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Oracle SALT Overview

The following sections provide an overview to the Oracle SALT product:


Understanding Oracle SALT

Oracle Service Architecture Leveraging Tuxedo (SALT) is an add-on product option for Tuxedo, enabling Tuxedo applications to participate in SOA environments. Oracle SALT has two major components: native Web services stack and SCA container.

Oracle SALT allows external Web services applications to invoke Tuxedo services as Web services, and Tuxedo applications to invoke external Web services. Oracle SALT does not require any coding to achieve this. In addition, Oracle SALT includes an SCA container, which allows you to develop new SOA applications focusing on business logic, while still taking advantage of Tuxedo infrastructure. SCA container also helps with effective reuse of existing application assets.

Understanding Oracle SALT Web Services

Oracle SALT complies with standard Web service specifications (SOAP 1.1, SOAP 1.2, and WSDL 1.1), allowing Oracle SALT to interoperate with other Web service products and Oracle SALT Overview development toolkits. Tuxedo applications can easily integrate with Web services applications using Oracle SALT.

What Are Web Services?

Web services are a set of functions packaged into a single entity made available to other systems on a network. They can be shared and used as a component of distributed Web-based applications. The network can be a corporate intranet or the Internet. Other systems, such as customer relationship management (CRM) systems, order-processing systems, and other existing back-end applications, can call these functions to request data or perform an operation. Because Web services rely on standard technologies which most systems provide, they are an excellent means for connecting distributed systems together.

The software industry has evolved toward loosely coupled service-oriented applications that interact dynamically over the Web. The applications break down the larger software system into smaller modular components, or shared services. These services can reside on different computers and can be implemented by vastly different technologies. They are packaged and made accessible using standard Web protocols, such as XML and HTTP.

Web services share the following properties that make them easily accessible from heterogeneous environments:

Web services communicate with clients (both end-user applications or other Web services) through simple XML messages that can be produced or parsed by virtually any programming environment or manually, if necessary.

Why Use Oracle SALT?

Oracle SALT is a native Tuxedo Web service integration solution. It reduces Tuxedo/Web service integration costs and decreases conversion processes that may exist with other solutions for accessing Tuxedo services. It enables seamless connectivity between Tuxedo applications and external Web service applications.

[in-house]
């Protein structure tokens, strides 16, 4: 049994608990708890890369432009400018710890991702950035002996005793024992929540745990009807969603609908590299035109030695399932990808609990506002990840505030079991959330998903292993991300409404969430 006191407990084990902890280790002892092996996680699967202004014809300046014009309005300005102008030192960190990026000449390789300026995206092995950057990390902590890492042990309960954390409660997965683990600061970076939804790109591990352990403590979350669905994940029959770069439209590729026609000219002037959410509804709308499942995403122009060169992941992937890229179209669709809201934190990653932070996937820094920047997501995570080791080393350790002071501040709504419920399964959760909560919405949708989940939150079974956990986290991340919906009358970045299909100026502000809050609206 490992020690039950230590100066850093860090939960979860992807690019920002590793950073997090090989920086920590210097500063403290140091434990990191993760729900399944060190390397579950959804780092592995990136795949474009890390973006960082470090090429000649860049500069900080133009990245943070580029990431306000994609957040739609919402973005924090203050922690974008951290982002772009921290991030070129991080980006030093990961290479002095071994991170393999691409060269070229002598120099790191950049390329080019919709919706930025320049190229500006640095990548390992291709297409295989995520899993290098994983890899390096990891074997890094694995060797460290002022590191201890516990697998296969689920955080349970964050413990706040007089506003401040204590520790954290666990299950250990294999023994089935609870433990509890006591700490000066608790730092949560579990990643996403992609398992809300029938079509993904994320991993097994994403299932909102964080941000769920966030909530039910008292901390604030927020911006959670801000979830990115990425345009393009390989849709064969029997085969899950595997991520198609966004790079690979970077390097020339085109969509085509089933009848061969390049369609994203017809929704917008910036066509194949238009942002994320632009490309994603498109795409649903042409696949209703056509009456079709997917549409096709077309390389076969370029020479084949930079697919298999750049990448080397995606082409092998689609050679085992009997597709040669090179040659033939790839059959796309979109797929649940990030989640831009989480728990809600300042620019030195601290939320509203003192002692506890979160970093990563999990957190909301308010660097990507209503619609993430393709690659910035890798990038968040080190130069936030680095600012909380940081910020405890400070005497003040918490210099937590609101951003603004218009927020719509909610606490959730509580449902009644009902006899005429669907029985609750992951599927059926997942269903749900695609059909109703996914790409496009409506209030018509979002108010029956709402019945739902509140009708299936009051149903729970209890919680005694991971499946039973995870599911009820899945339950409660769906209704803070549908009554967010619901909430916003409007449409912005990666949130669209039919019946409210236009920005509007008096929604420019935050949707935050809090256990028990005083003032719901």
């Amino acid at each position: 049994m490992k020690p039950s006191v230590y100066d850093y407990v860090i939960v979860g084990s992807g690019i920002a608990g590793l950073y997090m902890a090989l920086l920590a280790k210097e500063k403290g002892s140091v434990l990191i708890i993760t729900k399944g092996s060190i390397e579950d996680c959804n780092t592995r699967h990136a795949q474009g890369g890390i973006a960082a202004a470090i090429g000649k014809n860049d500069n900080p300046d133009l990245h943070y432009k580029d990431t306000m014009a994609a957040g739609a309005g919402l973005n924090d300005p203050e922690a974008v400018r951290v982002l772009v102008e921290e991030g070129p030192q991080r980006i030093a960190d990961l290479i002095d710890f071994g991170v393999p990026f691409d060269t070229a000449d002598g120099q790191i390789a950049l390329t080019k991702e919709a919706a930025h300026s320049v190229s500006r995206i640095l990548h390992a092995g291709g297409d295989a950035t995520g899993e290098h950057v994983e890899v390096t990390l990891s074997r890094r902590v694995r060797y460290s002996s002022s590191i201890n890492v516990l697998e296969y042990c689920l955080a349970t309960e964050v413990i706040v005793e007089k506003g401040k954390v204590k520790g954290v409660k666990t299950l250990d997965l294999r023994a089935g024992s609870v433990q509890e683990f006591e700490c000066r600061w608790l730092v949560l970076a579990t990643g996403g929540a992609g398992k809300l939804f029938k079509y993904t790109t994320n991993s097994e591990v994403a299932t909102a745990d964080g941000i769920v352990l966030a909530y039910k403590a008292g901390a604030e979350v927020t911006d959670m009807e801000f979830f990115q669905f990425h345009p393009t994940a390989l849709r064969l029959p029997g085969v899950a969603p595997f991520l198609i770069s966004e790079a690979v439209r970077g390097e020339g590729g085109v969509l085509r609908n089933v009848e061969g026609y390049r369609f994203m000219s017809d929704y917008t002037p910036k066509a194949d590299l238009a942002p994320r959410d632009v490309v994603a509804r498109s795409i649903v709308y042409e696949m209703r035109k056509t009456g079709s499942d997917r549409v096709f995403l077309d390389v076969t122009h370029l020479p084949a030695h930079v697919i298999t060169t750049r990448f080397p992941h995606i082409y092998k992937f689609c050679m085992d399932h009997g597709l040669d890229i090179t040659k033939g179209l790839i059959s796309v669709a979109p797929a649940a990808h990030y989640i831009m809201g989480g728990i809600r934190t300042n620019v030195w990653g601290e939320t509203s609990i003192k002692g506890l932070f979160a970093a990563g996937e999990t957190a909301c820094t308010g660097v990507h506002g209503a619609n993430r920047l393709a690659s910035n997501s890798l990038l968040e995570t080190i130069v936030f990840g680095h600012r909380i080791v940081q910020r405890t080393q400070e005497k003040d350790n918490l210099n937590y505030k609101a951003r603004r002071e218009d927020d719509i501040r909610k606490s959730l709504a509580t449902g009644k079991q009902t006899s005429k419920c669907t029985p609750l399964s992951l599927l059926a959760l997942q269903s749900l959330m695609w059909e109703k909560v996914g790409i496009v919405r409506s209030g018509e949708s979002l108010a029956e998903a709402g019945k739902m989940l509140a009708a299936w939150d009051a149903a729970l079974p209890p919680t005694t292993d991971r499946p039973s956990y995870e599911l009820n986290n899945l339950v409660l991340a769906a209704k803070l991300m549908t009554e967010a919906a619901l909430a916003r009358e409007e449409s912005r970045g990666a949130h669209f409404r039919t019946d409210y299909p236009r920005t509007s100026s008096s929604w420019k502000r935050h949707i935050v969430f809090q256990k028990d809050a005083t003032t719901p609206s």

Oracle SALT allows existing Tuxedo services (inbound) to be easily exposed as Web services without additional programming tasks. It also allows you to create native Tuxedo applications that access external Web services (outbound) transparently.

Major Web services benefits include:

Figure 1 illustrates how the Oracle SALT gateway is used in the Tuxedo framework.

Figure 1 Oracle SALT Gateway in Tuxedo Infrastructure

Oracle SALT Gateway in Tuxedo Infrastructure

Understanding the Oracle SALT SCA Container

Oracle SALT provides an SCA Container for new application development. The SCA container, which is based on standard SCA programming and assembly model, allows customers to focus on business logic without having to learn many middleware APIs. Use of SCA standard allows you to use SCA tools to develop and assemble applications. The SCA container still leverages all the benefits of Tuxedo infrastructure, such as reliability, availability, scalability and performance.

SCA container also improves interoperability and extensibility of existing and new Tuxedo applications by making it easier to interoperate with SOA environments.

Figure 2 shows an application based on SCA assembly and programming model. The application contains many services, offered by SCA components. These components include components hosted in SCA container as well as legacy components accessed from SCA components.

Figure 2 SCA Application

SCA Application


Oracle SALT Release History

Oracle SALT is the latest add-on to the Tuxedo product family. Developed in 2006, Oracle SALT is designed to provide a seamless Tuxedo solution of integrating Tuxedo applications and standard Web services application. With the addition of an SCA container, SALT is also designed to better integrate existing Tuxedo applications in SOA environments, as well as design better SOA applications from the ground up with SCA.

Release 1.1

Release 1.1 is the initial Oracle SALT release. Made available in 2006, SALT 1.1 introduced the following major features:

Release 2.0

The Oracle SALT 2.0 release incorporates significant enhancements based on the SALT 1.1 release. SALT 2.0 introduced the following features:

Release 10g Release 3 (10.3)

SALT 10g Release 3 (10.3) introduces the following features:


Oracle SALT Components

Oracle SALT consists of the following major components:

Oracle SALT Gateway (GWWS)